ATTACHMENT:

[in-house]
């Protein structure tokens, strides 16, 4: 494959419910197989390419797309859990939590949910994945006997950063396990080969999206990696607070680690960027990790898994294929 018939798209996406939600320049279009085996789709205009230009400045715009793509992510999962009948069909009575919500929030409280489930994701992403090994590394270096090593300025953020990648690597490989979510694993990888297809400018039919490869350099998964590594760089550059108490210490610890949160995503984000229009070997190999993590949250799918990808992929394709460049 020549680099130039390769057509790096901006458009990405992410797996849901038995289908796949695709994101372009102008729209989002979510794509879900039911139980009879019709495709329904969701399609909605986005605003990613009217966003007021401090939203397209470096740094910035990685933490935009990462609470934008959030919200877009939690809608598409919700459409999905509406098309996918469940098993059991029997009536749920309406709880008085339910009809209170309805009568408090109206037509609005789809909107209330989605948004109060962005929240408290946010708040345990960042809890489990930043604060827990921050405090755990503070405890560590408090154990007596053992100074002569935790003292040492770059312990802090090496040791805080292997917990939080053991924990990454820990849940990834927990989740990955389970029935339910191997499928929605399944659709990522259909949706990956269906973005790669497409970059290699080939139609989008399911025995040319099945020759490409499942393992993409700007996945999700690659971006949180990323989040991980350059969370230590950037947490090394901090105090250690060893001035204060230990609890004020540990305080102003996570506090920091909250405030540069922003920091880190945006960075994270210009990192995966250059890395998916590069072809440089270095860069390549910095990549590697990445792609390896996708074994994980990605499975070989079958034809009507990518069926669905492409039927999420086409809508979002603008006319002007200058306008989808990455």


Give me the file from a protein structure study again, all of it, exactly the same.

[in-house]
């Protein structure tokens, strides 16, 4: 494959419910197989390419797309859990939590949910994945006997950063396990080969999206990696607070680690960027990790898994294929 018939798209996406939600320049279009085996789709205009230009400045715009793509992510999962009948069909009575919500929030409280489930994701992403090994590394270096090593300025953020990648690597490989979510694993990888297809400018039919490869350099998964590594760089550059108490210490610890949160995503984000229009070997190999993590949250799918990808992929394709460049 020549680099130039390769057509790096901006458009990405992410797996849901038995289908796949695709994101372009102008729209989002979510794509879900039911139980009879019709495709329904969701399609909605986005605003990613009217966003007021401090939203397209470096740094910035990685933490935009990462609470934008959030919200877009939690809608598409919700459409999905509406098309996918469940098993059991029997009536749920309406709880008085339910009809209170309805009568408090109206037509609005789809909107209330989605948004109060962005929240408290946010708040345990960042809890489990930043604060827990921050405090755990503070405890560590408090154990007596053992100074002569935790003292040492770059312990802090090496040791805080292997917990939080053991924990990454820990849940990834927990989740990955389970029935339910191997499928929605399944659709990522259909949706990956269906973005790669497409970059290699080939139609989008399911025995040319099945020759490409499942393992993409700007996945999700690659971006949180990323989040991980350059969370230590950037947490090394901090105090250690060893001035204060230990609890004020540990305080102003996570506090920091909250405030540069922003920091880190945006960075994270210009990192995966250059890395998916590069072809440089270095860069390549910095990549590697990445792609390896996708074994994980990605499975070989079958034809009507990518069926669905492409039927999420086409809508979002603008006319002007200058306008989808990455």